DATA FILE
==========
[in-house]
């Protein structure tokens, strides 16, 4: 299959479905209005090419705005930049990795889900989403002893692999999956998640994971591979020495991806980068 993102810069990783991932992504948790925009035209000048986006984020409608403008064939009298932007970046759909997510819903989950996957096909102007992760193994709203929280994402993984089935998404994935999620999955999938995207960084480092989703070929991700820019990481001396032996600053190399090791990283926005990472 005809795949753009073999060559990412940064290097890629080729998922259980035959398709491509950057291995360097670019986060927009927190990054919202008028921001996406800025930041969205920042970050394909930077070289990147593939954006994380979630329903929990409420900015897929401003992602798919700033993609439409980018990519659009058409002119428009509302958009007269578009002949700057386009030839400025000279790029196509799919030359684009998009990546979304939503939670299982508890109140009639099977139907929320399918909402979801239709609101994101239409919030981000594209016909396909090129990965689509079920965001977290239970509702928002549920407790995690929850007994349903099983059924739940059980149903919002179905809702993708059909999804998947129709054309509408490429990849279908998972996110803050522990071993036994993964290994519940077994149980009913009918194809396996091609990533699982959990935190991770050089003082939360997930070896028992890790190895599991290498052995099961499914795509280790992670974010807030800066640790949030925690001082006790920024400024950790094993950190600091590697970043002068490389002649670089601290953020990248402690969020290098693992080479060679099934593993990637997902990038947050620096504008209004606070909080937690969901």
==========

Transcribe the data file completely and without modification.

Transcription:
[in-house]
């Protein structure tokens, strides 16, 4: 299959479905209005090419705005930049990795889900989403002893692999999956998640994971591979020495991806980068 993102810069990783991932992504948790925009035209000048986006984020409608403008064939009298932007970046759909997510819903989950996957096909102007992760193994709203929280994402993984089935998404994935999620999955999938995207960084480092989703070929991700820019990481001396032996600053190399090791990283926005990472 005809795949753009073999060559990412940064290097890629080729998922259980035959398709491509950057291995360097670019986060927009927190990054919202008028921001996406800025930041969205920042970050394909930077070289990147593939954006994380979630329903929990409420900015897929401003992602798919700033993609439409980018990519659009058409002119428009509302958009007269578009002949700057386009030839400025000279790029196509799919030359684009998009990546979304939503939670299982508890109140009639099977139907929320399918909402979801239709609101994101239409919030981000594209016909396909090129990965689509079920965001977290239970509702928002549920407790995690929850007994349903099983059924739940059980149903919002179905809702993708059909999804998947129709054309509408490429990849279908998972996110803050522990071993036994993964290994519940077994149980009913009918194809396996091609990533699982959990935190991770050089003082939360997930070896028992890790190895599991290498052995099961499914795509280790992670974010807030800066640790949030925690001082006790920024400024950790094993950190600091590697970043002068490389002649670089601290953020990248402690969020290098693992080479060679099934593993990637997902990038947050620096504008209004606070909080937690969901």